Big Tech hikes developer and ad client fees to pay for painful digital taxes in Europe

Apple has announced that it will increase its charges for app developers, as it becomes the latest tech giant to pass on some of the costs of new digital taxes to smaller businesses.

The move, announced Tuesday, comes after countries including the UK, France, Italy and Turkey implemented digital services levies, which force tech giants to pay more taxes. However, Apple also said that some of its latest price adjustments were taking place due to changes in VAT (value-added tax) rates.

“When taxes or foreign exchange rates change, we sometimes need to update prices on the App Store,” Apple said in a statement.

It went on to say that charges would be adjusted in Germany because of VAT changes and new digital services taxes in France, Italy, and the UK. App store prices will not be changed in these countries, the company said. However, the prices of apps and in-app purchases on the App Store will be increased following tax changes in Chile, Mexico, Saudi Arabia, and Turkey.

Digital services taxes is a topic that has sparked division between a number of countries and the United States, the home of these tech behemoths. The White House believes the introduction of such levies is unfair and discriminates against American firms.

It has been embroiled in discussions with other countries on how to overcome their differences on digital taxation for some time. However, Washington pulled out of talks on the subject earlier this summer, questioning whether any resolution will be found before the end of the year.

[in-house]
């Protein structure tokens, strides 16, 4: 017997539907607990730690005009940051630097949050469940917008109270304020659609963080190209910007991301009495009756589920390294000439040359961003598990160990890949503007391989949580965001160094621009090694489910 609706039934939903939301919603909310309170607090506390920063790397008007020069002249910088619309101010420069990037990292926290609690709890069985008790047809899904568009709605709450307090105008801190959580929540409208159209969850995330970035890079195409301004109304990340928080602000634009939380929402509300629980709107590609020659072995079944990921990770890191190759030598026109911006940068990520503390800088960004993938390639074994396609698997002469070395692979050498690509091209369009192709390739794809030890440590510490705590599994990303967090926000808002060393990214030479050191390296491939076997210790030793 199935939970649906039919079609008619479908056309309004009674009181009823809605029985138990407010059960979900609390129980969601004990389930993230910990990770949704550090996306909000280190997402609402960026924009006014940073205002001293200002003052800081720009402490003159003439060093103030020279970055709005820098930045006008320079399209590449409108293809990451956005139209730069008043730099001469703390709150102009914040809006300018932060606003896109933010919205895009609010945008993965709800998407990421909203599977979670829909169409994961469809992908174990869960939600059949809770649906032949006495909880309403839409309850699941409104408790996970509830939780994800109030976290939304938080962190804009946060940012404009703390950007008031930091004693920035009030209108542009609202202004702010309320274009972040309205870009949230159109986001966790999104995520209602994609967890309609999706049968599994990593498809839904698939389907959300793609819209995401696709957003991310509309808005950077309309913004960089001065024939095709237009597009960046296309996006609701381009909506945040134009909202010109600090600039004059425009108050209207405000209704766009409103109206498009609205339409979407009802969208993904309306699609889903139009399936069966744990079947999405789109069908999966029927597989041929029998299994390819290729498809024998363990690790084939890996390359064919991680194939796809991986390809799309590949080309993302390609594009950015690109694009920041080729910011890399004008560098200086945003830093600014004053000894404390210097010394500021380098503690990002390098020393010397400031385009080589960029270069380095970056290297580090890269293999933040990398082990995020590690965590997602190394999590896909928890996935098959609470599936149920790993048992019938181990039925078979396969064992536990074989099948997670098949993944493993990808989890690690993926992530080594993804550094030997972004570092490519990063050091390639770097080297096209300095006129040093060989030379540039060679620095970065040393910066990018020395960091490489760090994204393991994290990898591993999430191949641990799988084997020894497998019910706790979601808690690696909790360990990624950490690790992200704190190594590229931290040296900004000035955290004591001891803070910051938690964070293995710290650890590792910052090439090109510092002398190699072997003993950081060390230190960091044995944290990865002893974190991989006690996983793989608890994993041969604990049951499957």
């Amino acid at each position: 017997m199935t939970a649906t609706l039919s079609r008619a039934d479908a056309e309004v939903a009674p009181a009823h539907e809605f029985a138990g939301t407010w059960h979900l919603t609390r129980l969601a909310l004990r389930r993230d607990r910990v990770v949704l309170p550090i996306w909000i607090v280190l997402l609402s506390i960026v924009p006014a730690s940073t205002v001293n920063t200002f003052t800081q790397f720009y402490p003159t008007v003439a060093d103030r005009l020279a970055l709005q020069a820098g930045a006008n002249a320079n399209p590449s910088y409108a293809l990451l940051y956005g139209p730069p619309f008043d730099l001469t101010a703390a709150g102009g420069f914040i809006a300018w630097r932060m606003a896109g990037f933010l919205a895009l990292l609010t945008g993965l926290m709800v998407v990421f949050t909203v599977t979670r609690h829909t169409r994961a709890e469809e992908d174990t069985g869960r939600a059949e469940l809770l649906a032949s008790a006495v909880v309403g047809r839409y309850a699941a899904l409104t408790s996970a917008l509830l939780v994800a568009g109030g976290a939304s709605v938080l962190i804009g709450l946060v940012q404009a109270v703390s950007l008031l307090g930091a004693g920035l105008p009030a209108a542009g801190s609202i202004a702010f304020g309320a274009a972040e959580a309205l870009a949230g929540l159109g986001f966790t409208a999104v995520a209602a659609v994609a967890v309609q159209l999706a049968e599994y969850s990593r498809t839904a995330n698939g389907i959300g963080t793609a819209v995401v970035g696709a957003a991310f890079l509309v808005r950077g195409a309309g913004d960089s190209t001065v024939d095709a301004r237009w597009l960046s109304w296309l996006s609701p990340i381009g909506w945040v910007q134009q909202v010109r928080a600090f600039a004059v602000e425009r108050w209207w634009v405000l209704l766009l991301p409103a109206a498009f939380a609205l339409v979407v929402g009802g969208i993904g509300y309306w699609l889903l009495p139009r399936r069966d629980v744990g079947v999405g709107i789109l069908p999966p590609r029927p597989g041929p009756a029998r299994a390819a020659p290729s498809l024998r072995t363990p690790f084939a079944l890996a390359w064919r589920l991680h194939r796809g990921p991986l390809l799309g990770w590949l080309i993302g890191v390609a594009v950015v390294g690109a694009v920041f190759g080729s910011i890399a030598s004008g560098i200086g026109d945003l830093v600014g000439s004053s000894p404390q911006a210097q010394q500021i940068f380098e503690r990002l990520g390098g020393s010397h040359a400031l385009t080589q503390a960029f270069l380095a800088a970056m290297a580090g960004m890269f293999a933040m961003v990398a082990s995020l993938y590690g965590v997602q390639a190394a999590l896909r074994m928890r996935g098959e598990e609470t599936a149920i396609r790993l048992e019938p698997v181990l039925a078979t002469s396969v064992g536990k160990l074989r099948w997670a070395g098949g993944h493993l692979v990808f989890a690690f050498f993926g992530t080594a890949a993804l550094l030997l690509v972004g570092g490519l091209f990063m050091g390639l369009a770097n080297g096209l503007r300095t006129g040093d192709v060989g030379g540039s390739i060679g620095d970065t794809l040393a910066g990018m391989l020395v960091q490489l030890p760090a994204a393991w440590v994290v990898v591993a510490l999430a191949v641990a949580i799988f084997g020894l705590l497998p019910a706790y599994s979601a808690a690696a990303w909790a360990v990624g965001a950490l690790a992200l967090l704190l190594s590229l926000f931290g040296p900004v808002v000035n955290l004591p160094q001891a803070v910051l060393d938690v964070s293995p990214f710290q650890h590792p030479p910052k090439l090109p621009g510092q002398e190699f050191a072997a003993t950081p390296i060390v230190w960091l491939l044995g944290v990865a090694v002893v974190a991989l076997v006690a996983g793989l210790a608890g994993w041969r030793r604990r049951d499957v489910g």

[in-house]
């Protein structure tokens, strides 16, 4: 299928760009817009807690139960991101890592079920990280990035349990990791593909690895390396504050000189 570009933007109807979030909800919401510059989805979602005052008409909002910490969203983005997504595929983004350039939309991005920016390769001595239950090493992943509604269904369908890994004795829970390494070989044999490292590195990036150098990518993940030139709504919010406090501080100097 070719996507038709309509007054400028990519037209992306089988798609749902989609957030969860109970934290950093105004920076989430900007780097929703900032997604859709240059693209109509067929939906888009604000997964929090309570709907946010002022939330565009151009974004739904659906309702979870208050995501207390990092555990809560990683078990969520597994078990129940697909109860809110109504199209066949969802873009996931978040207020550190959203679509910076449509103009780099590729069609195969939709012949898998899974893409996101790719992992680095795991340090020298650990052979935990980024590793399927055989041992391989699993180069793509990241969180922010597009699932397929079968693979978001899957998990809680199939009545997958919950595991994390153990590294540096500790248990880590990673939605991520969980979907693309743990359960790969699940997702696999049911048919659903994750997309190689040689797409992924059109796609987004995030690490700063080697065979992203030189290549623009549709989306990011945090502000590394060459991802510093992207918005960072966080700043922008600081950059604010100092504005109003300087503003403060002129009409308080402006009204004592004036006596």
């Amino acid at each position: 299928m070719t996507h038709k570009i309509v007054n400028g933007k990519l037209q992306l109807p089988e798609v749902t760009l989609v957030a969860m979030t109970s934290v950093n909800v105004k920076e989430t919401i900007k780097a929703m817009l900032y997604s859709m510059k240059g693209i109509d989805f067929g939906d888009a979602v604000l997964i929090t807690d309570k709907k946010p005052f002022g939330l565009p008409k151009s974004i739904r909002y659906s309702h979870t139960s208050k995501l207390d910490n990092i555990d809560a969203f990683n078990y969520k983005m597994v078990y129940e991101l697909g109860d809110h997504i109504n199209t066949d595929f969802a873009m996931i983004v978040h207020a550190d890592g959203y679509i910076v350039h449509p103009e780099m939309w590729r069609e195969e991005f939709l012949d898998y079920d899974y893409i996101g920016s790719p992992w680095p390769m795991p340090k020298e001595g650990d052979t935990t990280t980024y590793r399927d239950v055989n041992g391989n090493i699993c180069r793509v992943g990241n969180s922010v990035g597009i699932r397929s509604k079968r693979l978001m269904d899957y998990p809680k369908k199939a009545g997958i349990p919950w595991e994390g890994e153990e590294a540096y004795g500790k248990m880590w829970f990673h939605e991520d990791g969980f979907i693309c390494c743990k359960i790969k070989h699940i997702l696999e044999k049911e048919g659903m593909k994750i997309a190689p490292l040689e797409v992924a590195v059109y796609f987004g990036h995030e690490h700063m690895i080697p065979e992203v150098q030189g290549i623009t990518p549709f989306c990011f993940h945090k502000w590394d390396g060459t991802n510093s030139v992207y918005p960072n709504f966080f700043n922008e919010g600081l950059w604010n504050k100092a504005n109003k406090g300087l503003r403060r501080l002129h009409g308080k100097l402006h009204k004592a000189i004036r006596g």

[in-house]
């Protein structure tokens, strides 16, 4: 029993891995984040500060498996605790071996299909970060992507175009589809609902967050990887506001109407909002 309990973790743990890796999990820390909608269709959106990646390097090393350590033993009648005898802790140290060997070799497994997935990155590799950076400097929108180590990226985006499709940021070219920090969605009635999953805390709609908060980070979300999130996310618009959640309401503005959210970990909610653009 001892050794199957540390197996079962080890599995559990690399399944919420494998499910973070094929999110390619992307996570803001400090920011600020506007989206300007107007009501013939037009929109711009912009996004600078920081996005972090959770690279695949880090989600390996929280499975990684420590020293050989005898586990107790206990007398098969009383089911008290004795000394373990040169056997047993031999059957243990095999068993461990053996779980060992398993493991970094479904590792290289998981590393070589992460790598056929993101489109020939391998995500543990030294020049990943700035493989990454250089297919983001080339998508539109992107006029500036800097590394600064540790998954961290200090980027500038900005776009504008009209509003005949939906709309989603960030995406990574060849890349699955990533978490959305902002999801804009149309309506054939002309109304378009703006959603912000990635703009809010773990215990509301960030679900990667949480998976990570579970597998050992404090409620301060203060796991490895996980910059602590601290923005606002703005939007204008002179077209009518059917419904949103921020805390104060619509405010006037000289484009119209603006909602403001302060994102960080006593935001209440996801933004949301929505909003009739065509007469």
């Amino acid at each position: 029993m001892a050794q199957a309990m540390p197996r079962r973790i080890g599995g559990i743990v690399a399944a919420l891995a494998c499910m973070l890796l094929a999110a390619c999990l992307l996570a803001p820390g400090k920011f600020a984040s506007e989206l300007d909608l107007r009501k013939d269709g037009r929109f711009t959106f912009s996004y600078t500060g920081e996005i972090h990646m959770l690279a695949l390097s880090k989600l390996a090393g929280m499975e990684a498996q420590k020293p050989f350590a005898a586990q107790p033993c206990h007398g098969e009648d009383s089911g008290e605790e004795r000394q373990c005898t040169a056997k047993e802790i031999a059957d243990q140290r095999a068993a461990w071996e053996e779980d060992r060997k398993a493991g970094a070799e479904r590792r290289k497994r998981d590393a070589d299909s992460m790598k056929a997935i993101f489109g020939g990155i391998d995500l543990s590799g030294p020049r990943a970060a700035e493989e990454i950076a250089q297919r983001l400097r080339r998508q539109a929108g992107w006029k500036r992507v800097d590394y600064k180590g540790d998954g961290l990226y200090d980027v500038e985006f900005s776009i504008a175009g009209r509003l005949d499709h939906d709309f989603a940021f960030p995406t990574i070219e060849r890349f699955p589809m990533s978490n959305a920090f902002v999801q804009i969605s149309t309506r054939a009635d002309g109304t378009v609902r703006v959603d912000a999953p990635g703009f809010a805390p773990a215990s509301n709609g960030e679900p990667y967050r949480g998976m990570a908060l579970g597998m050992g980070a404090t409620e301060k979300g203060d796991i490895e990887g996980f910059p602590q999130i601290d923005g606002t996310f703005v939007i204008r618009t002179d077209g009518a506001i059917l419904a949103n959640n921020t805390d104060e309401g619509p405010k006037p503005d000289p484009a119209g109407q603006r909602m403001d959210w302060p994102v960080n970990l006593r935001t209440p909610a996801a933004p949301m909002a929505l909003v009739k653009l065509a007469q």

Apple is not the only company passing on the costs of the new taxes. In a statement a few days ago, Google told advertisers: “As of November 1, 2020, a 2% UK DST (digital services tax) Fee will be added to your next invoice or statement for ads served in the United Kingdom. The fee is driven by the new digital services tax in that country.”

Google Ads’ fees will be updated on November 1 to reflect the new digital levies in the UK and Austria, the company said.

Earlier in August, Amazon also said it was increasing charges on sellers after the U.K. government approved its digital tax.

“I’m not surprised by the price changes,” Dexter Thillien, a senior industry analyst at Fitch Solutions, said via email. “There is nothing to prevent tech companies to do so, even if it doesn’t really look good for their images,” he said. He added that “this is not so much a tax issue but a competitive one, because ultimately end-users, whether developers, marketplace sellers or others, will need to use these services, and end up paying the tax.”

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